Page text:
How to Prevent and Treat Lower Back Pain with Steuart McGill

Added: Jan 29, 2024

In this podcast episode, Peter Attia welcomes guest Steuart McGill to discuss the anatomy of the human back and the mechanisms of lower back pain. The main goal of the discussion is to empower people by helping them understand the mechanisms of lower back pain and how to mitigate its causes.

Key takeaways


Understanding the anatomy and mechanisms of lower back pain is crucial for empowering individuals to mitigate its causes.


The 'Big Three' exercises (the modified curl up, side plank, and bird dog), which focus on core stability, are beneficial for managing back pain and promoting spinal health.


Individualized assessment and tailored exercise programs are essential for effectively managing back pain.


Lifestyle factors, such as posture, movement patterns, and avoiding prolonged sitting, play a significant role in spinal health.


Proper assessment and comprehensive training are vital for addressing back pain in the healthcare system.

Anatomy of the Spine

McGill begins by explaining the anatomy of the spine, which is a series of vertebrae forming a flexible rod that allows for movement and flexibility. He emphasizes the importance of the discs, which act as a fabric and provide efficiency in the dimensions of the human body. The discs contain a pressurized gel and are held together by concentric rings of collagen. McGill also discusses the facet joints, which guide motion and can become thicker and more gnarly-looking after a major disc injury.

Mechanism of Lower Back Pain

The discussion then delves into the mechanism of lower back pain, particularly related to disc injuries. McGill explains that a healthy disc does not contain nerves or vascular tissues. However, when the disc is damaged, vascular sprouts and nerves grow into the disc, leading to increased sensitivity and pain. He also demonstrates how the shape and thickness of the spine, as well as the orientation of facet joints, contribute to the vulnerability of certain areas, such as the interfaces between L4 and L5 or L5 and S1.

Stress and Strain

McGill clarifies the difference between stress and strain, using the example of applied load and deformation. He explains that when a force is applied to a structure, it deforms, and the behavior of biomaterials under different types of stress (tension, compression, shear, etc.) can lead to specific types of damage.

Concrete Example

To illustrate the concept, Attia and McGill use the example of concrete, which is strong in compression but weak in tension. They discuss how engineers use rebar to reinforce concrete and make it strong in both compression and tension, drawing parallels to the spine's ability to handle different types of loads.

Axial Load and Flexion/Extension

The conversation then shifts to the spine's ability to handle axial load and the impact of flexion and extension. McGill explains that the cervical spine is designed for flexibility, while the lumbar spine is built to handle large compressive loads. He emphasizes the sacrifice of mobility in the lumbar spine for the sake of stability and load-bearing capacity.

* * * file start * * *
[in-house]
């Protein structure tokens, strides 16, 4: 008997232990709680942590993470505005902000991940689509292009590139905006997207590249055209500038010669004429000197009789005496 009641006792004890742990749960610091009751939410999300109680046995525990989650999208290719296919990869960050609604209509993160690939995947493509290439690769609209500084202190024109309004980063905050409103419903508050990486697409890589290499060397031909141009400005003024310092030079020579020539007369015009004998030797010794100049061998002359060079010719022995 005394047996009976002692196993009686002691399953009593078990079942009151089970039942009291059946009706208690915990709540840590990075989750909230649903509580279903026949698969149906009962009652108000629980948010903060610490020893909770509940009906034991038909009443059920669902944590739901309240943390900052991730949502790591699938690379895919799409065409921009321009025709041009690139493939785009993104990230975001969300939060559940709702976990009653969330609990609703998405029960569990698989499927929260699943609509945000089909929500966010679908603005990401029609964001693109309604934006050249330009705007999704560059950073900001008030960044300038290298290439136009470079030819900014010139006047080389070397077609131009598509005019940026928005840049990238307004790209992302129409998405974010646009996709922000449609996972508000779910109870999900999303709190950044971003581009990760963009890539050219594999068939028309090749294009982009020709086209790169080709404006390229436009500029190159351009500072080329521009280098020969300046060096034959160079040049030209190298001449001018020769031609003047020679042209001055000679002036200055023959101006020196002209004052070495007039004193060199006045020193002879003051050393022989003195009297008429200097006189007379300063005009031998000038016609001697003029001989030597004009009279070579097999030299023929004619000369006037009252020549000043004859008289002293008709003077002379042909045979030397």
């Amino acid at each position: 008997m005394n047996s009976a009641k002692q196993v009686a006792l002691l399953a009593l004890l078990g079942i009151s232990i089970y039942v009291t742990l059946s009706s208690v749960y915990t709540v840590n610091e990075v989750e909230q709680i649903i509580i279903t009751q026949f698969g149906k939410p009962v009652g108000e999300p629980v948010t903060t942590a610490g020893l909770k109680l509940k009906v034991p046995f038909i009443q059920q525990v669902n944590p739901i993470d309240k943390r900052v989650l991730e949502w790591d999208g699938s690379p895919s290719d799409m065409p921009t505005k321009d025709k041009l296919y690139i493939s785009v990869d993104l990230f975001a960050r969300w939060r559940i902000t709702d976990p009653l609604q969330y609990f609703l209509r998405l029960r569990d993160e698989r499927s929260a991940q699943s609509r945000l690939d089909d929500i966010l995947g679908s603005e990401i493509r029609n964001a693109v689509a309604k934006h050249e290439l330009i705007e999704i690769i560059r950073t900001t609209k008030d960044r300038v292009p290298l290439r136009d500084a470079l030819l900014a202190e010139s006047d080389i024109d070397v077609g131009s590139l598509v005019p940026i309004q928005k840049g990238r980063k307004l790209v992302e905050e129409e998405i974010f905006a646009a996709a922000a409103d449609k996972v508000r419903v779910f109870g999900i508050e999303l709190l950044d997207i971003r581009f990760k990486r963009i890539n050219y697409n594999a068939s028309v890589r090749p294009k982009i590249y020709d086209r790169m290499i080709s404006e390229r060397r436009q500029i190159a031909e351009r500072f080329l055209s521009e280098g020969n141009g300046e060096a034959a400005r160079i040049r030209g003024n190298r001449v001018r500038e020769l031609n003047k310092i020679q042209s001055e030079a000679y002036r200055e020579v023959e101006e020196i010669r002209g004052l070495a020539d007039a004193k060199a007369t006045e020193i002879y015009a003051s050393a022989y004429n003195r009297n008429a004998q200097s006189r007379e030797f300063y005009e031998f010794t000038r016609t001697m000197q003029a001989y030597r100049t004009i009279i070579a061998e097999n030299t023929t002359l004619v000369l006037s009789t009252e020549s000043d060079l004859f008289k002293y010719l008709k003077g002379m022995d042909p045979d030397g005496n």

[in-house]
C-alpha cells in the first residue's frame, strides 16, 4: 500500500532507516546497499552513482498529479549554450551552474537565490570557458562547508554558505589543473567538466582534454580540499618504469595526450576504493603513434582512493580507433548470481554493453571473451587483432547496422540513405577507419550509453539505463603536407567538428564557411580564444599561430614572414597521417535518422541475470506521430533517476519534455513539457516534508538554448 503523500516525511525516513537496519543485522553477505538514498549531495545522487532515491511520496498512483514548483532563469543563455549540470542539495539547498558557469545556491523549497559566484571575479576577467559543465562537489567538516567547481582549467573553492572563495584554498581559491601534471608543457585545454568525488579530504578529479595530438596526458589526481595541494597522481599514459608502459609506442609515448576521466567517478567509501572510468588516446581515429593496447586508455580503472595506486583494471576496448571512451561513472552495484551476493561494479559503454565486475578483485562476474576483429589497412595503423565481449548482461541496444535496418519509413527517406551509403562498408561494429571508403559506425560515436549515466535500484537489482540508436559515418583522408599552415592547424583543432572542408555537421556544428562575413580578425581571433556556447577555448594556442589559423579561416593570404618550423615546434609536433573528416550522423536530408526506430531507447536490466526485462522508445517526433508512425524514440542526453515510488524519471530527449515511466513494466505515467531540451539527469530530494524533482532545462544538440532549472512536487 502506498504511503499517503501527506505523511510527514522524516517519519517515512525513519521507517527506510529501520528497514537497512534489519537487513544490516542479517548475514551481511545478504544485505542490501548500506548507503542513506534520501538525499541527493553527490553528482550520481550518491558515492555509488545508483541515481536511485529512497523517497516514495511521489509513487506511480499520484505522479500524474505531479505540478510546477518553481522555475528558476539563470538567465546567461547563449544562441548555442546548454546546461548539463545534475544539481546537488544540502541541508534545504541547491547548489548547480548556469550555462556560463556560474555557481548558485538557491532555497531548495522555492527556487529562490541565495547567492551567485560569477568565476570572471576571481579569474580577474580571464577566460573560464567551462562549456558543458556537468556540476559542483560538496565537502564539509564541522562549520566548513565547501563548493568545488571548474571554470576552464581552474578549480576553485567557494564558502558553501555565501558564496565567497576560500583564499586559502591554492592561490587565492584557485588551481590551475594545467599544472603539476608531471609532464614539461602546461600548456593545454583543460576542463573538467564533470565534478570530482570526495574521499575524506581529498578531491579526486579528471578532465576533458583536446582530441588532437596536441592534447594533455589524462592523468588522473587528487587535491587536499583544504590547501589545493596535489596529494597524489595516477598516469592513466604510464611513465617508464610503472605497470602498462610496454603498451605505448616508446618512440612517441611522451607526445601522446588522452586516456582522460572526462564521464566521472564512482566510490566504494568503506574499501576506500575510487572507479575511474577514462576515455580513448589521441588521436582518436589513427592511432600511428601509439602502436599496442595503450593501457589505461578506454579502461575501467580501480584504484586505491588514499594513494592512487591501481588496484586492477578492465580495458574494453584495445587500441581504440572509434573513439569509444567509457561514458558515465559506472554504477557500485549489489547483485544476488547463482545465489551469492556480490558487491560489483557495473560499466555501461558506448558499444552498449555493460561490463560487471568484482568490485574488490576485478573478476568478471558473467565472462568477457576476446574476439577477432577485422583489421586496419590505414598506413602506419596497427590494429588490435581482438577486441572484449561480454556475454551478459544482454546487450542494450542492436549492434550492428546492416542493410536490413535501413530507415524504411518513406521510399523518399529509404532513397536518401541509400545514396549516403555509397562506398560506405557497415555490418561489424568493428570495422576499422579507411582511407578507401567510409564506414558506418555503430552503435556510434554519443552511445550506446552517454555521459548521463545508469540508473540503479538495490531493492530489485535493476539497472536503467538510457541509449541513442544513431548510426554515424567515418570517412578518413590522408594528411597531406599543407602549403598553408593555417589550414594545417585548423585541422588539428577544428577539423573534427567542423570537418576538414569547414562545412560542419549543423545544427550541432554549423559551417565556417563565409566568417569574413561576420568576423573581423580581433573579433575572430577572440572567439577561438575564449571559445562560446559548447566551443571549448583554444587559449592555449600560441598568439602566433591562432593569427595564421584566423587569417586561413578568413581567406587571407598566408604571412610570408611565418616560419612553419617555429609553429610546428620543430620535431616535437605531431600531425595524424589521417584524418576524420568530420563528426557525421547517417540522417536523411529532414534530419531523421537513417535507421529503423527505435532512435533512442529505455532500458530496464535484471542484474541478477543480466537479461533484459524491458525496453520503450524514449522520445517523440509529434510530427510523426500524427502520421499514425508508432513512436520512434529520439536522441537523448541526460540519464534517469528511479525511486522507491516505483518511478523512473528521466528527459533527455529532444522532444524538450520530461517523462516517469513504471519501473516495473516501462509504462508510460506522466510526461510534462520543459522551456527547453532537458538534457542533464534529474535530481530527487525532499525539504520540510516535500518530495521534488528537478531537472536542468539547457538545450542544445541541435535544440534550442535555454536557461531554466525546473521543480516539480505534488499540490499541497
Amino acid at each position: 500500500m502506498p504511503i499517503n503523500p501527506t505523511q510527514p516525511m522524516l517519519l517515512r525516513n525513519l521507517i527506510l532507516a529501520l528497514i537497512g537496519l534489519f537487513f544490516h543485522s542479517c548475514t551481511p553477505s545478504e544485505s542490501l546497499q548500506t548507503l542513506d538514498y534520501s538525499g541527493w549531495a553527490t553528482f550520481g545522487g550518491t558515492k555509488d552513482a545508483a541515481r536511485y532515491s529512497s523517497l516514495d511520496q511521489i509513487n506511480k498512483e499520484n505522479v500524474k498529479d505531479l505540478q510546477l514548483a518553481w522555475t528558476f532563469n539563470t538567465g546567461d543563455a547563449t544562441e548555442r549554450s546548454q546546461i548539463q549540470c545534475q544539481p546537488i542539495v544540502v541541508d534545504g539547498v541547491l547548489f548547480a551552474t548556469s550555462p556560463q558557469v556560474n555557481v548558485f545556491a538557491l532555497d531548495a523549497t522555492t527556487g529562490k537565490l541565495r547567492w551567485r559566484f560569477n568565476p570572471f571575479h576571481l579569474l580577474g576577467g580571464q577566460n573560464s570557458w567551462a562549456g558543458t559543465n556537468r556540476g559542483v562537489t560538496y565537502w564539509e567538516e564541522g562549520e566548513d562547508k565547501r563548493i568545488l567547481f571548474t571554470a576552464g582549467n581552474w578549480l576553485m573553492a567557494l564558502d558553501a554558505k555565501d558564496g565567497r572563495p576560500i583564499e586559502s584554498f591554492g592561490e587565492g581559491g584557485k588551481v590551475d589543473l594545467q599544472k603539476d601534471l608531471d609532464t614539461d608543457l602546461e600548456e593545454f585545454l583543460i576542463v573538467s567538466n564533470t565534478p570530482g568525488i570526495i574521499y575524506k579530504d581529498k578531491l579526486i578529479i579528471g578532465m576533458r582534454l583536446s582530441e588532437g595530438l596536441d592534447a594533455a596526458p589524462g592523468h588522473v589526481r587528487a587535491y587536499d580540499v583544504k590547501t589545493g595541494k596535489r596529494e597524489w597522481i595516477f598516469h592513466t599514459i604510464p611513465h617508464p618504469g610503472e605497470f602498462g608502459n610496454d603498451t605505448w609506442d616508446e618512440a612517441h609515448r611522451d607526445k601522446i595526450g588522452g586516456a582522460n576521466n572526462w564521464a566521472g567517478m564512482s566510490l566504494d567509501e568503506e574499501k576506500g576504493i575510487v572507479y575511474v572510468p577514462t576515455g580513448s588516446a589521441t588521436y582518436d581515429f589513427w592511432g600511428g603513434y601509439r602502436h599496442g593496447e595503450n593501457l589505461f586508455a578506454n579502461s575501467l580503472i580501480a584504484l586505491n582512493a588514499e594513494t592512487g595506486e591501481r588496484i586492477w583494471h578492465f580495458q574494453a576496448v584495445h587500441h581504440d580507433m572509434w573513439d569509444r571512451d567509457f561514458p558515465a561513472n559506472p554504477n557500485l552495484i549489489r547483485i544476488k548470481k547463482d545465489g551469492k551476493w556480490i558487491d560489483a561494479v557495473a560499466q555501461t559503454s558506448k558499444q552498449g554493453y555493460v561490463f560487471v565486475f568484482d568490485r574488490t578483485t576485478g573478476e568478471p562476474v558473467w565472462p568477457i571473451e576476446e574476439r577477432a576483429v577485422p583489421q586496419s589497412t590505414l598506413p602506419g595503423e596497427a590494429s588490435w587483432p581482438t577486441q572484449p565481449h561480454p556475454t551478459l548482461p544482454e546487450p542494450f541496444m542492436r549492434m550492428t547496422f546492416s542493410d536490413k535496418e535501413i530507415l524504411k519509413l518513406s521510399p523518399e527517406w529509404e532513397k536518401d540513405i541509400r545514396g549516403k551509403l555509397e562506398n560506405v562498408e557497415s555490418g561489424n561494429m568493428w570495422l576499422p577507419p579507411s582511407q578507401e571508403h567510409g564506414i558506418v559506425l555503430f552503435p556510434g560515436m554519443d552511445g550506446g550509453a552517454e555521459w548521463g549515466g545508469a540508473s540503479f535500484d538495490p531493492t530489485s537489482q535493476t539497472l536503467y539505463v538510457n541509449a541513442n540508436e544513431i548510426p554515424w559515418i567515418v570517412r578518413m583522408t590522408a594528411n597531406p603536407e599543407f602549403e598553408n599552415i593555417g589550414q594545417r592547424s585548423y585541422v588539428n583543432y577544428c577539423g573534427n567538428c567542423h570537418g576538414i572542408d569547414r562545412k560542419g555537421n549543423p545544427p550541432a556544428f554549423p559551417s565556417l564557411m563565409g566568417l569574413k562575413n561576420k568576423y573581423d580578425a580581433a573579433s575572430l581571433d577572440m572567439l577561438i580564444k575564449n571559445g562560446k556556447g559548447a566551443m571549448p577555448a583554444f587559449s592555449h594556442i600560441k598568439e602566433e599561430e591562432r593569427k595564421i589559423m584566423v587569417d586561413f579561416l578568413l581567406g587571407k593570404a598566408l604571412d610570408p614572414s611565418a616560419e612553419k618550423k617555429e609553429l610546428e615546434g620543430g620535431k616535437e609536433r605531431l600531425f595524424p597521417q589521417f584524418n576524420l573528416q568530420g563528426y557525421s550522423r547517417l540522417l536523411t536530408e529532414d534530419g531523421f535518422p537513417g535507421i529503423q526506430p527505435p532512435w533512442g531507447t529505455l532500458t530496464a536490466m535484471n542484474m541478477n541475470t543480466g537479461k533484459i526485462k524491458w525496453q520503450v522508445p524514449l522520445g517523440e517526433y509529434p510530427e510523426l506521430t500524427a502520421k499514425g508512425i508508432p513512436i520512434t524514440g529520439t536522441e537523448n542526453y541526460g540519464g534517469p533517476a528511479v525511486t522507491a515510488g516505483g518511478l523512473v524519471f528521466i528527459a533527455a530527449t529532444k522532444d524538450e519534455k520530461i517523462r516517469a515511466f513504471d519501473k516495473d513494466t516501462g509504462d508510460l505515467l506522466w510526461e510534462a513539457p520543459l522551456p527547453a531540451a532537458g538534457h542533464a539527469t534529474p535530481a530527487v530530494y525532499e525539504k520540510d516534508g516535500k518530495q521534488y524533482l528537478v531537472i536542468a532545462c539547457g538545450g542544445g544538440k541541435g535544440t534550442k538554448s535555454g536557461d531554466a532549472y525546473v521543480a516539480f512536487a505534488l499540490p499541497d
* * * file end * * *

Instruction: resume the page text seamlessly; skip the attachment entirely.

Prevalence of Lower Back Pain

While McGill does not provide specific statistics on the prevalence of acute lower back pain episodes, he emphasizes that chronic back pain is often a result of repeated insults and acute attacks on the back. He explains that chronic pain is characterized by changes in the brain and trauma, rather than a strong mechanical trigger.

The Big Three Exercises

Dr. McGill introduces the "Big Three" exercises, which are designed to improve core stability and proximal stiffness. These exercises include the modified curl up, side plank, and bird dog. He explains that these exercises are not only beneficial for athletes but also for individuals who are elderly or dealing with health issues. The modified curl up involves lifting the head, neck, and shoulders while maintaining abdominal contraction. The side plank is performed to strengthen the core muscles on one side of the body, while the bird dog exercise focuses on creating stability and disassociating ball and socket joint motion.

Assessment and Individualized Approach

Dr. McGill emphasizes the importance of individualized assessment when prescribing exercises. He explains that the Big Three exercises may not be suitable for everyone, and it is essential to understand a person's specific pain triggers and movement patterns before recommending these exercises. He shares a story about a patient who was told she had to leave her home due to her inability to get off the toilet safely. Through a simple demonstration and coaching, Dr. McGill was able to teach her proper movement patterns, allowing her to regain her independence and avoid leaving her home.

Performance and Longevity

The discussion also touches on the relationship between stability, performance, and longevity. Dr. McGill highlights the impact of stability on athletic performance, citing examples of elite athletes and their ability to generate force efficiently through proper stability and movement patterns. He emphasizes that stability is not only about performance but also about preventing injury and maintaining overall health and longevity.